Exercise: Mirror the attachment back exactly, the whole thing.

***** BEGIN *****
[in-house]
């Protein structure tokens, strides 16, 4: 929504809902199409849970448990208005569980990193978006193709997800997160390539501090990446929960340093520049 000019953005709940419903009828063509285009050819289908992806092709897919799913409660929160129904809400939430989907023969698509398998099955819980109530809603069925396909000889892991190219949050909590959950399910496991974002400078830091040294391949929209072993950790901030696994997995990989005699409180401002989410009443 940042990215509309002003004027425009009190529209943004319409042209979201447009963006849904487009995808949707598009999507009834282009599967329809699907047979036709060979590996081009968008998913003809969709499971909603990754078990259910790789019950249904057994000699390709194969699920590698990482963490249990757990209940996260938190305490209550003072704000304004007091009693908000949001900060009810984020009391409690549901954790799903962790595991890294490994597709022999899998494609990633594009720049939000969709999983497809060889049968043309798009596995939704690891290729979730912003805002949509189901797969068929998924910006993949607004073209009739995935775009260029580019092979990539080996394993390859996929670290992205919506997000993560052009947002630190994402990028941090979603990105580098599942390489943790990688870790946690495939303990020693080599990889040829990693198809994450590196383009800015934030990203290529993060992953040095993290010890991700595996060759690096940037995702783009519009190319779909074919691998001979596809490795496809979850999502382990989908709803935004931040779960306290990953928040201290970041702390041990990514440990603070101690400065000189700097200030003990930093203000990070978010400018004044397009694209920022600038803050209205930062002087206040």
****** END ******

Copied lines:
[in-house]
């Protein structure tokens, strides 16, 4: 929504809902199409849970448990208005569980990193978006193709997800997160390539501090990446929960340093520049 000019953005709940419903009828063509285009050819289908992806092709897919799913409660929160129904809400939430989907023969698509398998099955819980109530809603069925396909000889892991190219949050909590959950399910496991974002400078830091040294391949929209072993950790901030696994997995990989005699409180401002989410009443 940042990215509309002003004027425009009190529209943004319409042209979201447009963006849904487009995808949707598009999507009834282009599967329809699907047979036709060979590996081009968008998913003809969709499971909603990754078990259910790789019950249904057994000699390709194969699920590698990482963490249990757990209940996260938190305490209550003072704000304004007091009693908000949001900060009810984020009391409690549901954790799903962790595991890294490994597709022999899998494609990633594009720049939000969709999983497809060889049968043309798009596995939704690891290729979730912003805002949509189901797969068929998924910006993949607004073209009739995935775009260029580019092979990539080996394993390859996929670290992205919506997000993560052009947002630190994402990028941090979603990105580098599942390489943790990688870790946690495939303990020693080599990889040829990693198809994450590196383009800015934030990203290529993060992953040095993290010890991700595996060759690096940037995702783009519009190319779909074919691998001979596809490795496809979850999502382990989908709803935004931040779960306290990953928040201290970041702390041990990514440990603070101690400065000189700097200030003990930093203000990070978010400018004044397009694209920022600038803050209205930062002087206040």